The key to not being tricked is to disregard any threats sent using email and never click links in the emails or click on email attachments.
A recent Virginia Tech study of commonly used passwords by Dashlane/Virginia Tech has unveiled what some of the worst passwords of 2018 were.
For the study, researchers supplied Dashlane with an anonymized copy of 61.5 million passwords. The password list was established using 107 individual lists of passwords available on forums and in data archives, many of which have come from previous data breaches.
The analysis of the list showed many common themes. These include the names of local sports teams: In the UK, common password choices witnessed were liverpool, chelsea and arsenal – the leading soccer teams in the Premier League.
Commercial brand names were also selected, such as cocacola, snickers, mercedes, skittles, mustang, and playboy. MySpace and LinkedIn were also common choices, alarmingly, to secure accounts on those websites.
Music and film references were often used, with Spiderman, superman, starwars, and pokemon all typical choices as were expressions of frustration – a**hole, bull****, and f***you were repeatedly chosen.
The Dashlane report indicates that despite warnings about the risk of using easy-to-remember passwords, end users are still opting for weak passwords. One very worrying trend is the use of seemingly safe passwords, which are anything but secure.
1q2w3e4r5t6y and 1qaz2wsx3edc may seem to be relatively secure passwords; however, how they are set up makes them easy to guess. They are certainly stronger than “password” or letmein” but not by much.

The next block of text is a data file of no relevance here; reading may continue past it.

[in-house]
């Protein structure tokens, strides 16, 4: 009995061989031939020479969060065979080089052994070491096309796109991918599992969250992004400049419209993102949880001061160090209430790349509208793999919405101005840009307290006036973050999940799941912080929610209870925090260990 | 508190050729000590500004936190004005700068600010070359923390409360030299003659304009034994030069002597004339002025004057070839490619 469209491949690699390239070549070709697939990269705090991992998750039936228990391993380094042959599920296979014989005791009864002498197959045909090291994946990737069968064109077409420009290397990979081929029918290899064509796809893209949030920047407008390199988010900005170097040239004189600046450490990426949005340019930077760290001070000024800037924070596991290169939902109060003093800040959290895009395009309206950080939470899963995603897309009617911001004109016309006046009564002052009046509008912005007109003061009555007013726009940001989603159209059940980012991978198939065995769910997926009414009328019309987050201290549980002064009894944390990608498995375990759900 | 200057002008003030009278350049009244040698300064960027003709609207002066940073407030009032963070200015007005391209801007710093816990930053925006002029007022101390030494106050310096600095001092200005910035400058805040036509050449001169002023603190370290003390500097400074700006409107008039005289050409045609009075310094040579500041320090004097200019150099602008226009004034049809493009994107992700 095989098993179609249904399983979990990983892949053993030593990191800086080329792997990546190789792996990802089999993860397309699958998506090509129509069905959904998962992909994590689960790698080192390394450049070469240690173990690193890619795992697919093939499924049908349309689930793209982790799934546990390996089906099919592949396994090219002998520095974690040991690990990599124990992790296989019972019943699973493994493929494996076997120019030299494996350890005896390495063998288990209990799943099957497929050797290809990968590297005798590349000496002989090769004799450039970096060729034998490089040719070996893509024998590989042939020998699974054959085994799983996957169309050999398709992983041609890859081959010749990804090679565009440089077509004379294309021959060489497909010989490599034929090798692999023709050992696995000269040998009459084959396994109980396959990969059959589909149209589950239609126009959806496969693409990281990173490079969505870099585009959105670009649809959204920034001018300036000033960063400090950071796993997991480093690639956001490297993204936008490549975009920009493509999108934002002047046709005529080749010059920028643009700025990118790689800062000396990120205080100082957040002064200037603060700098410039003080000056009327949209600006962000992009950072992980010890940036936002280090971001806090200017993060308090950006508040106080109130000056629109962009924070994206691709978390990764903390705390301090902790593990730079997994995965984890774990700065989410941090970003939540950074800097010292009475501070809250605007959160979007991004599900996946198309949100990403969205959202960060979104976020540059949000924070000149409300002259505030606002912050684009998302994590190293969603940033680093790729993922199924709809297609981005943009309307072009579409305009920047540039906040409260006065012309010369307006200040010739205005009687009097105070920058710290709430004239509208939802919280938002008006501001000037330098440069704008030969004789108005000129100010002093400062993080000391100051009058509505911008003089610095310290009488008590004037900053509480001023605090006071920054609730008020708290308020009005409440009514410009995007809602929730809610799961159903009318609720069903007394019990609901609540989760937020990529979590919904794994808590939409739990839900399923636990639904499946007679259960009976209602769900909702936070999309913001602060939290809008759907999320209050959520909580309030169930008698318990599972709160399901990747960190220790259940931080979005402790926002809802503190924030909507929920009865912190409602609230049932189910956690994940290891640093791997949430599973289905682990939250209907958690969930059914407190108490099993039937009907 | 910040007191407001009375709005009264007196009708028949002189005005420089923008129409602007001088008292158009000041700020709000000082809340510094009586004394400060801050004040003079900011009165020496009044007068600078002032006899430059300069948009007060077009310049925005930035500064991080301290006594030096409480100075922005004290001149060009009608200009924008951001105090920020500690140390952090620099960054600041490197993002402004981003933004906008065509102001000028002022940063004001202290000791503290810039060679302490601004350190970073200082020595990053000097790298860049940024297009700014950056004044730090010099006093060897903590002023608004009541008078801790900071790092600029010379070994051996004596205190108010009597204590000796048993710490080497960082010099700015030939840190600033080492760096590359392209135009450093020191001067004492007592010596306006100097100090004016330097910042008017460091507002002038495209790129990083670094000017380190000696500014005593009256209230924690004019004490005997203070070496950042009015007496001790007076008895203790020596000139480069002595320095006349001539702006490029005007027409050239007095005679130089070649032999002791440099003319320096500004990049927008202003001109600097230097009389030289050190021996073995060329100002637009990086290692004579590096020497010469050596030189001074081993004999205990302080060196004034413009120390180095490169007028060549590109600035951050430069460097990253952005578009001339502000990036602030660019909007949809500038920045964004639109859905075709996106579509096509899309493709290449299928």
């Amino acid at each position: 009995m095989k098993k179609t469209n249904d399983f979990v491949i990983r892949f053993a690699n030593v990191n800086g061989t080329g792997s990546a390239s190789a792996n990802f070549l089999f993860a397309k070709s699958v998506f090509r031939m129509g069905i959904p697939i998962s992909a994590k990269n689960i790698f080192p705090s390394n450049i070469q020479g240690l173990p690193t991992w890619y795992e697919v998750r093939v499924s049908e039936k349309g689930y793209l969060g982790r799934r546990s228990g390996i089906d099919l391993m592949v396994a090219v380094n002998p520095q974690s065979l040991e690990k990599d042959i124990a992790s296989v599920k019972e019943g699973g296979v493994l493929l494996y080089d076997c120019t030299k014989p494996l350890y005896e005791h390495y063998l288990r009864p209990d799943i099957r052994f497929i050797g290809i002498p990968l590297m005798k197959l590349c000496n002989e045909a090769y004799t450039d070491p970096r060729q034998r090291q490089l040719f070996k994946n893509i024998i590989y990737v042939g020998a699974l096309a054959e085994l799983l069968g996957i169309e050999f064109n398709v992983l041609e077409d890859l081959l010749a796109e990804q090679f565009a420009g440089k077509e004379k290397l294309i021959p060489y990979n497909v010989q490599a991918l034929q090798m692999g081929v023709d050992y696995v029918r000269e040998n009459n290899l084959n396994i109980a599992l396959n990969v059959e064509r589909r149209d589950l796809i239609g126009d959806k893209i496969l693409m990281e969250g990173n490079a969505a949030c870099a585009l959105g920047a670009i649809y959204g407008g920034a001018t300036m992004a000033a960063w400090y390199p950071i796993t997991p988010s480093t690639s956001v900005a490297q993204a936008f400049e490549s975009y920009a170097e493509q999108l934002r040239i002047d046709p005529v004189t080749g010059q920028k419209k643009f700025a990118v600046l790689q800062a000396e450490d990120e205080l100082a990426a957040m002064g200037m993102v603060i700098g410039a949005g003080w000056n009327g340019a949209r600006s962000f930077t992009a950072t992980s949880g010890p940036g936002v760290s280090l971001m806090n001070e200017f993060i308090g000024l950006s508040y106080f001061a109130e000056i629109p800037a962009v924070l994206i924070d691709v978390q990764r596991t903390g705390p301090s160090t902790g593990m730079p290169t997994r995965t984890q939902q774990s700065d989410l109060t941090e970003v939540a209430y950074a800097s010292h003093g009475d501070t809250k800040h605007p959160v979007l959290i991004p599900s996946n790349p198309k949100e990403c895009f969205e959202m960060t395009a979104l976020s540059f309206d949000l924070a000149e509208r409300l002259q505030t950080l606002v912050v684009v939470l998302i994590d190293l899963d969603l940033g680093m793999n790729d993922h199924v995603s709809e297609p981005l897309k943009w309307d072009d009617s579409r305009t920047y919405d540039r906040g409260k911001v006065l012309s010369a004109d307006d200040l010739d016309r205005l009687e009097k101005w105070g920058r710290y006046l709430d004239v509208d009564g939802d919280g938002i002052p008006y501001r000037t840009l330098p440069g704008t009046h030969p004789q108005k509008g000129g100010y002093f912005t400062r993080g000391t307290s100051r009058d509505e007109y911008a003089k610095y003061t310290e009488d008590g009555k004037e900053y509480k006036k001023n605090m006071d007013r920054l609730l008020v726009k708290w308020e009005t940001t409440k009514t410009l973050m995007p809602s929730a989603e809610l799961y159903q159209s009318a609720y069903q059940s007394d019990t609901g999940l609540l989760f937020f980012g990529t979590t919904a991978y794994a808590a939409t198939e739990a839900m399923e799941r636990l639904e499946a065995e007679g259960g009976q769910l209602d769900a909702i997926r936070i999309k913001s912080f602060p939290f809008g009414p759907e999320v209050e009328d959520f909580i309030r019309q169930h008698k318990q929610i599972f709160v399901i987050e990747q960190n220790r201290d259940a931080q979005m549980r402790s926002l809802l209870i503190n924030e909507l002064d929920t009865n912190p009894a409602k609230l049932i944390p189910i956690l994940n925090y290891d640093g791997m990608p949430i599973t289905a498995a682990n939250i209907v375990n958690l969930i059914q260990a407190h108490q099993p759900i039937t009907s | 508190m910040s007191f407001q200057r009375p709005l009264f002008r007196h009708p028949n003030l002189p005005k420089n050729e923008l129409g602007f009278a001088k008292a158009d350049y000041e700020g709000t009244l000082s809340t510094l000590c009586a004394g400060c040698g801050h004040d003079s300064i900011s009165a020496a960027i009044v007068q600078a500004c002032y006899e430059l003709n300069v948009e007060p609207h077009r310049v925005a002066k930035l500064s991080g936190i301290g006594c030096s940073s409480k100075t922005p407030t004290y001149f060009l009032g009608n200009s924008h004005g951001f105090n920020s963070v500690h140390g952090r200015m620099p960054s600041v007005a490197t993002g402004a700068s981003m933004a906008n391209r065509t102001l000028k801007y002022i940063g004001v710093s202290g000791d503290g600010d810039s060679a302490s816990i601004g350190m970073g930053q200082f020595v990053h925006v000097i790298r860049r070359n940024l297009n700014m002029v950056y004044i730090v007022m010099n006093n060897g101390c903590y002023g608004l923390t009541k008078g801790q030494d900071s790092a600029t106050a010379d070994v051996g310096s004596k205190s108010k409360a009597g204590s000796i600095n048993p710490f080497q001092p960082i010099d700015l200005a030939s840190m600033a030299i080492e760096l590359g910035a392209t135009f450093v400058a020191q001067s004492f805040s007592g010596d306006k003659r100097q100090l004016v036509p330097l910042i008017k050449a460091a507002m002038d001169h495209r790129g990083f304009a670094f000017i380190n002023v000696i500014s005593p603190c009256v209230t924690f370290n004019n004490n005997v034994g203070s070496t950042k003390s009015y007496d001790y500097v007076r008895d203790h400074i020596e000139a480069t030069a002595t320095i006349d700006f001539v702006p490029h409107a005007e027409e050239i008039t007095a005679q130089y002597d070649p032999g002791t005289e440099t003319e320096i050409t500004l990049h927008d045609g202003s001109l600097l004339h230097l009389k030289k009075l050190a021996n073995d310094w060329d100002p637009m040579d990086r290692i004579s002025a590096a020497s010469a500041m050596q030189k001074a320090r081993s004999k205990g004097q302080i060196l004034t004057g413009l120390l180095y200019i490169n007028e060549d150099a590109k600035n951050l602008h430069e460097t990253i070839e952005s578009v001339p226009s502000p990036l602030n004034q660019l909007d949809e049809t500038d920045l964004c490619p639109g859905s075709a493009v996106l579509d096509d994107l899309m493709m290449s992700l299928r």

The passwords are formulated by a process that Dashlane calls password walking – the use of letters, numbers, and symbols beside each other on a keyboard. Simpler variations on this theme are qwerty and asdfghjk. To get around password rules, the same method is used with the incorporation of capital letters and symbols.
The study reveals that even though many firms require end users to set strong passwords, employees ignore password guidance or opt for passwords that pass security checks but are really not that secure.
What Makes a Strong Password?
A strong password will not be in the dictionary, will not implement sequential numbers or be created by walking fingers along a keyboard. Brand names and locations should also be avoided. Passwords should be at least 8 characters and should be unique – never used previously by the user, and never reused on a different platform.
Passwords should have at least one capital letter, lowercase letter, symbol and number. If all lowercase letters are used, each letter in the password could be one of 26 different letters. Include capitals and the possible options double to 52. There are 10 digits, growing the options to 62, and let’s say 32 special characters, bringing the total up to 94 options. With so many options and possible combinations, randomly generated passwords are particularly difficult to decipher. However, randomly generated passwords are also very difficult to remember.
Recently, that issue has been recognized by the National Institute of Standards and Technology (NIST), which has refreshed its guidance on passwords (See special publication 800-63B).